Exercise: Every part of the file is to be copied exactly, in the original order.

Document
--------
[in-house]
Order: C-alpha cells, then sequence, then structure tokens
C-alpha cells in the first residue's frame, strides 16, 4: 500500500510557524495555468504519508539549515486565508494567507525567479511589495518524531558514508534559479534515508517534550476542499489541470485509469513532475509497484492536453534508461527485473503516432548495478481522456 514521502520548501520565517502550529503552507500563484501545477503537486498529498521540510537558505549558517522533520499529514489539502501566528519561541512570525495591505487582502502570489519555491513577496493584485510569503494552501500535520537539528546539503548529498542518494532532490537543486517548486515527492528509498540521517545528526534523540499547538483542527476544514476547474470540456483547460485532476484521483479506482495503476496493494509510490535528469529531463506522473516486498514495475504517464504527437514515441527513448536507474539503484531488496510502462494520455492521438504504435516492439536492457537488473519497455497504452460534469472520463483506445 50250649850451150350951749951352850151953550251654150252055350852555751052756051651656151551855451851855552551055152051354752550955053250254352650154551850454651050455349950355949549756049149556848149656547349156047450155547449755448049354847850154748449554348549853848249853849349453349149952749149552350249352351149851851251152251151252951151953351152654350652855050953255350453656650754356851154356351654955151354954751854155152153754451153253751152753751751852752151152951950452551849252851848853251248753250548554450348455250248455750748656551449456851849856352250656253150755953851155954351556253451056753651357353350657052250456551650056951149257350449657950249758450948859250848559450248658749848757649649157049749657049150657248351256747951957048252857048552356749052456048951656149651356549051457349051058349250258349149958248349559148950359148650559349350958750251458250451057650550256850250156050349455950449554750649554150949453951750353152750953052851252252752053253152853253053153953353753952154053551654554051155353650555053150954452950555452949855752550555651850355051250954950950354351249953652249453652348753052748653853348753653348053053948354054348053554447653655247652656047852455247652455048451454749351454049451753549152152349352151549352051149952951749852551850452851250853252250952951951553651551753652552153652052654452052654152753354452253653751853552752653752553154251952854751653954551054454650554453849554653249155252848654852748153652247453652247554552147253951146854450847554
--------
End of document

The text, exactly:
[in-house]
Order: C-alpha cells, then sequence, then structure tokens
C-alpha cells in the first residue's frame, strides 16, 4: 500500500510557524495555468504519508539549515486565508494567507525567479511589495518524531558514508534559479534515508517534550476542499489541470485509469513532475509497484492536453534508461527485473503516432548495478481522456 514521502520548501520565517502550529503552507500563484501545477503537486498529498521540510537558505549558517522533520499529514489539502501566528519561541512570525495591505487582502502570489519555491513577496493584485510569503494552501500535520537539528546539503548529498542518494532532490537543486517548486515527492528509498540521517545528526534523540499547538483542527476544514476547474470540456483547460485532476484521483479506482495503476496493494509510490535528469529531463506522473516486498514495475504517464504527437514515441527513448536507474539503484531488496510502462494520455492521438504504435516492439536492457537488473519497455497504452460534469472520463483506445 50250649850451150350951749951352850151953550251654150252055350852555751052756051651656151551855451851855552551055152051354752550955053250254352650154551850454651050455349950355949549756049149556848149656547349156047450155547449755448049354847850154748449554348549853848249853849349453349149952749149552350249352351149851851251152251151252951151953351152654350652855050953255350453656650754356851154356351654955151354954751854155152153754451153253751152753751751852752151152951950452551849252851848853251248753250548554450348455250248455750748656551449456851849856352250656253150755953851155954351556253451056753651357353350657052250456551650056951149257350449657950249758450948859250848559450248658749848757649649157049749657049150657248351256747951957048252857048552356749052456048951656149651356549051457349051058349250258349149958248349559148950359148650559349350958750251458250451057650550256850250156050349455950449554750649554150949453951750353152750953052851252252752053253152853253053153953353753952154053551654554051155353650555053150954452950555452949855752550555651850355051250954950950354351249953652249453652348753052748653853348753653348053053948354054348053554447653655247652656047852455247652455048451454749351454049451753549152152349352151549352051149952951749852551850452851250853252250952951951553651551753652552153652052654452052654152753354452253653751853552752653752553154251952854751653954551054454650554453849554653249155252848654852748153652247453652247554552147253951146854450847554